Sample Grading Criteria (We Will Design Our Own)


  • Has a purpose, a "so what" (a theme, a thesis)
  • The essay is driven by reflection even if overt reflection is not included
  • Is full of specifics
  • Contains vivid description, but this description is balanced with purpose/point; description is put to service of the purpose/theme of the essay
  • Has characters who are brought “alive” (even if this character is only the writer)
  • Has an engaging and coherent perspective
  • Shows rather than tells
  • Can be direct
  • May be under-written in powerful ways
  • Tone matches topic (remember hot/cold principle)
  • May use exaggeration, but the reader knows and so doesn't feel lied to (the reader and writer have a contract that a non-fiction essay is non-fiction. Breaking this contract requires the writer to signal the reader).

Effect on reader/audience:

  • Contains a perspective that clicks with the reader (see page 98 of Lamott)
  • May use immediacy to draw reader in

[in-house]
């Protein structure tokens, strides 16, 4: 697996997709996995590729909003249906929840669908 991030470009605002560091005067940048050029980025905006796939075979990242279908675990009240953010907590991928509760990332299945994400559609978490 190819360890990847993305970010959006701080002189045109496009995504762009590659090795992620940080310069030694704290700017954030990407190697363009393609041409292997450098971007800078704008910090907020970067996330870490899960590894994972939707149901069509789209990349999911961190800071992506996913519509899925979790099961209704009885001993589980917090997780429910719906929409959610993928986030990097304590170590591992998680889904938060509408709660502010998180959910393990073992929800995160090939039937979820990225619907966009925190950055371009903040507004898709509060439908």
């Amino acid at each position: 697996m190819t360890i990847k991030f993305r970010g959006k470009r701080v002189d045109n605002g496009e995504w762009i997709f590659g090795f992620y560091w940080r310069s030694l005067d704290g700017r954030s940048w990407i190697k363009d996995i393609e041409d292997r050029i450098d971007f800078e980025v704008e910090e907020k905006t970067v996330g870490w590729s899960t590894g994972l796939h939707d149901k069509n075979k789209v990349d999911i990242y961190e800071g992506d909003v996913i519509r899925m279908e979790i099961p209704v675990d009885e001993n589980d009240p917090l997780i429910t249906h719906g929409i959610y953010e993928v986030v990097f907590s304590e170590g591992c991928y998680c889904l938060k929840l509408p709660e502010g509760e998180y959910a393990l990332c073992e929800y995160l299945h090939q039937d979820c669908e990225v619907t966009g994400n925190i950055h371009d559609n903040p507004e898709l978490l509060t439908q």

• Lets us see the world through the writer's eyes
  • May thwart reader expectations


  • Consciously organized
  • Flows through use of narrative and transitions (transitions can include transitional words or repetitions)
  • There is a sense of closure at end (note this does not mean that you must sum up your essay neatly)
  • May strategically emphasizes the last word of a paragraph or passage in order to hit theme home
  • May use a circle as a structuring device
  • Is focused – eliminating detail and statements that don’t contribute to the scenes or theme
  • Has an introduction that draws the reader into the memoir (no bland, general statements)
  • Avoids not useful repetition


  • Strong verbs, concrete nouns, sentence variety and emphasis, parallel sentence structure

“A” essays, while not perfect, fulfill the grading criteria exceptionally well.
These essays may take risks that are successful.
“B” essays meet the grading criteria successfully for the most part. These essays may take risks that are only somewhat successful.
“C” essays satisfy the grading criteria. These essays communicate a theme, bring the topic alive for the most part, are organized coherently, and contain competent prose. This essay may not take any risks.
“D” essays do not satisfy the grading criteria. They may have a barely perceptible theme or many multiple underdeveloped themes. They use but few of the writing strategies that can bring a topic alive; in particular they tell rather than show, are not driven by reflection, and rely on vague, abstract expression. Sentences may be awkward or confusing.
“F” essays do not exist or exist as notebook freewrites.

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